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Jaya Pranava Gnana-Prakasam, Sudha Ananth, Kapil Chaudhary, Vadivel Ganapathy, Sylvia B Smith, Pamela M Martin; Expression of Iron Regulatory Proteins in Diabetic Retina. Invest. Ophthalmol. Vis. Sci. 2015;56(7 ):154.
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© ARVO (1962-2015); The Authors (2016-present)
Diabetic retinopathy (DR) is the leading cause of blindness among adults in U.S. Dysregulation of local iron homeostasis has been implicated in several degenerative diseases due to oxidative stress induced by excess iron. Surprisingly, the potential role of impaired iron metabolism in the pathogenesis of DR has not been elucidated. Although iron is required for the normal function of many proteins in retina, excess iron can be toxic. Hence stringent mechanisms maintain iron levels by regulating proteins involved in iron homeostasis. HFE, an important iron regulatory protein, senses the cellular iron status and regulates hepcidin expression. Hepcidin in turn binds to iron exporting protein, ferroportin, and degrades it. In the present study, we examined the expression of iron regulatory genes in diabetic retina.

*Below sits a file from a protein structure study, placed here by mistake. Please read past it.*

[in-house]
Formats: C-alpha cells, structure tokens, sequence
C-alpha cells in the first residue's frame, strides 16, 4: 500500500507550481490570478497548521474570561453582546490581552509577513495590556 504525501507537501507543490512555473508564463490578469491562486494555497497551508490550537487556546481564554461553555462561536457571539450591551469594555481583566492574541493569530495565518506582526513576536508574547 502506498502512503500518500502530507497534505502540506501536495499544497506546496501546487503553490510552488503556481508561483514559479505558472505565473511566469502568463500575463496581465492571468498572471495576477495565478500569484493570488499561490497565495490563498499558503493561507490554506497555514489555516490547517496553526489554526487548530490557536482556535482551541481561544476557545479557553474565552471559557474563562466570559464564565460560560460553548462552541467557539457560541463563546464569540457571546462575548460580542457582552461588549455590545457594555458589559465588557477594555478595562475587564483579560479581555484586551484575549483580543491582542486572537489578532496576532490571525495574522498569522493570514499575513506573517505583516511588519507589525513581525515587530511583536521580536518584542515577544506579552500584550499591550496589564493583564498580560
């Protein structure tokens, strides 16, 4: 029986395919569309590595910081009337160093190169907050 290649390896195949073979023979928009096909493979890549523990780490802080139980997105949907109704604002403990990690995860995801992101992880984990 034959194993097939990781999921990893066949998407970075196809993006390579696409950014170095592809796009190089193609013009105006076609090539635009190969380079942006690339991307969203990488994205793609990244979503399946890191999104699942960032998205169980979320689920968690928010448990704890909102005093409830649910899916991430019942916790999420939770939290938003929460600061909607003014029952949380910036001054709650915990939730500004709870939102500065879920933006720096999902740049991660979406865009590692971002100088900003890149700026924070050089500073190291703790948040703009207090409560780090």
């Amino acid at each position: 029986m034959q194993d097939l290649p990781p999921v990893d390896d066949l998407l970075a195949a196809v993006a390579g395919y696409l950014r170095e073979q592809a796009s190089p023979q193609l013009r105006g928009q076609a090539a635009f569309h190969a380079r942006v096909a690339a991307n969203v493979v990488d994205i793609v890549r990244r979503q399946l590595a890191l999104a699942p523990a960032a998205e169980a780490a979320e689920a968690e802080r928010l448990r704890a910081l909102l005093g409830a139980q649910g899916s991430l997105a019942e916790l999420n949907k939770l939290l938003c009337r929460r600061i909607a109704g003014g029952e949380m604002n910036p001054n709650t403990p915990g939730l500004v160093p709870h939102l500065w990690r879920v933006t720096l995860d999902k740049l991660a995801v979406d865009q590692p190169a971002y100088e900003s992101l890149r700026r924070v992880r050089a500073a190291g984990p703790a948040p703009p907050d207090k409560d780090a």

Type I diabetes was induced in C57BL/6 male mice by intraperitoneal injection of streptozotocin. B6.BKS-Leprdb mice were used as a model for type II diabetes. Expression of various iron-regulatory genes in diabetic mice and post-mortem human eyes were monitored by RT-PCR and immunofluorescence. Iron levels in control and diabetic retina were measured by quantifying tissue levels of ferritin using ELISA, immunofluorescence and western blot.
Expression of HFE was increased significantly in the retina of type I and type II mice models of diabetes. The downstream product hepcidin was also upregulated drastically in the retina of both mice models of diabetes. This was accompanied by significant downregulation of ferroportin in the diabetic retina. To confirm if these changes in the expression of iron regulatory proteins were associated with iron accumulation, we quantified the levels of iron storage protein, ferritin. We found a marked increase in ferritin levels by ELISA, western blot and immunofluorescence in the diabetic mice retina compared to the control retina. We also found similar changes in the expression profile of iron regulatory proteins in postmortem retina samples obtained from human diabetic patients.
Increase in retinal iron accumulation was evident in diabetic mice and human retina. Increased expression of HFE and hepcidin in diabetic retina may indicate a regulatory mechanism in response to the increase in retinal iron levels. The differential expression of iron regulatory proteins in diabetic retina is extremely novel indicating the involvement of iron in the pathogenesis of DR.
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